You just don't need an elephant gun to kill an ant. By the same token, IT administrators may not need a large and...
expensive system management tool to get basic information about the health of their Windows servers.
That's the word from some Windows administrators who, while looking to keep their budgets in check, have stumbled across a tool that they say saves them tens of thousands of dollars to do what Microsoft Operations Manager (MOM) and other large server management platforms do -- minus the complexity and high cost.
IT managers say that the problem with most of the name brand server monitoring and performance measurement tools is that they cost too much. Jeff Moller, a systems engineer at the Los Angeles offices of a global computer manufacturing company, said that he was checking out monitoring tools for his 150 to 200 Windows servers and was considering a product that would have cost anywhere from $150,000 to $200,000. He found a product from a tiny vendor, Breakout Software, that he claims does the same job, but which cost him less than $10,000.
"From a monitoring perspective, it's not an HP OpenView," Moller said. "But then again, you are not paying for HP Openview."
Matt Krieger, associate director of global network architecture services at Reader's Digest, Pleasantville, N.Y., said that he also wants basic monitoring and alerting features so he can check the health of his NT and Novell NetWare servers.
Reader's Digest has an IT staff of several hundred people worldwide, but there are only a few of those experts working in global network services. "Our goal is to provide [monitoring] information without having a staffer dedicated to the job," Krieger said.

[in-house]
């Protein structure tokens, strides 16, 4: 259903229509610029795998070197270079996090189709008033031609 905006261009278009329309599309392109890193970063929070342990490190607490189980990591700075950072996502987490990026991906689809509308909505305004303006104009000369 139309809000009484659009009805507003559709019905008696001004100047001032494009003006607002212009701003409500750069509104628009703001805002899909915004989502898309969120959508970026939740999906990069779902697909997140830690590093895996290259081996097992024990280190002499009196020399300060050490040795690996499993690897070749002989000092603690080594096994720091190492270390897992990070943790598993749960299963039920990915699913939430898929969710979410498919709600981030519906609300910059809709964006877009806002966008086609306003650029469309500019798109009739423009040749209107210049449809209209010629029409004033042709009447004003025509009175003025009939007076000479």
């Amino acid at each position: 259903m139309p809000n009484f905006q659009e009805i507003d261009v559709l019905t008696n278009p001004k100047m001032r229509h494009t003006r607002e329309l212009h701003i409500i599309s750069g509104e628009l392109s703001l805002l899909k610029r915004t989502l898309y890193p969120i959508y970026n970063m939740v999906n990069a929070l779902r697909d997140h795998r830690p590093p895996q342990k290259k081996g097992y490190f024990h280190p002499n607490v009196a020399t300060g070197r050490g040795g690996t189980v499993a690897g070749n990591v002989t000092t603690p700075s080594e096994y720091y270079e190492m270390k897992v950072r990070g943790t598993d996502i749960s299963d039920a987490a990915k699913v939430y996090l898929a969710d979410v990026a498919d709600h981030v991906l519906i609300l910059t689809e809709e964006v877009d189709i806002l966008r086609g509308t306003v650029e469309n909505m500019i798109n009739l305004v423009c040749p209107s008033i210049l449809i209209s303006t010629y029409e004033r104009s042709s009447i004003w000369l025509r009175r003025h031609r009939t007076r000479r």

Krieger shunned products from companies such as Argent Software Inc., Novell Inc. and others, mainly because they cost between $750 and $1,200 per server. Though the price of Breakout's MonitorIT has since risen by at least 40%, Krieger bought the software at a cost of roughly $20 per server.
Customers comparing manageability tools say that products from small companies like Breakout are diamonds in the rough. They can do the same job monitoring server availability and performance as competitive products from Microsoft, Argent, Computer Associates International Inc. and Concord Communications Inc., among others.
Breakout Software is a small, virtual company of about 10 employees co-founded in 8 by networking industry veteran Floyd Roberts, who has been an executive at Artisoft Inc., a programmer for RCA and an independent consultant, working with IT staff at the Chicago Tribune and at the European American Bank.
Roberts' strategy has always been to build a product and sell it to a larger player, and he said that's what will probably happen with MonitorIT at some point.
MonitorIT has two components: software that runs on the server and a client; both components can talk to a Microsoft Windows or SQL Server back end. The software runs event logs and monitors SNMP traffic.
Moller said that with his large number of servers, in an economy where staffing is tight, the software provides eyes and ears across the enterprise that alert him to any problems within his system. He said the software agents on MonitorIT install immediately and that it takes a few hours to define exactly what needs to be monitored.
"Every IT department needs a fundamental level of visibility into their own systems," Moller said. "We didn't want to pay out of the nose for that visibility."
But MonitorIT won't be inexpensive for long. Today, the company does use price as a weapon against the larger, well-known competition. With the recent release of a new version of this software, Roberts said that he raised prices by 40% to 50% on average, though he also said that the software is still as much as 10% cheaper than other software.
"The way we would like to see this play out is that we raise our prices, and the other vendors bring theirs down," Roberts said. "This way, the customer will benefit."
And since it's a small company trying to make it in a tough market, what if it goes out of business? At this price, Moller said, "If they go out of business, we don't go out of business."
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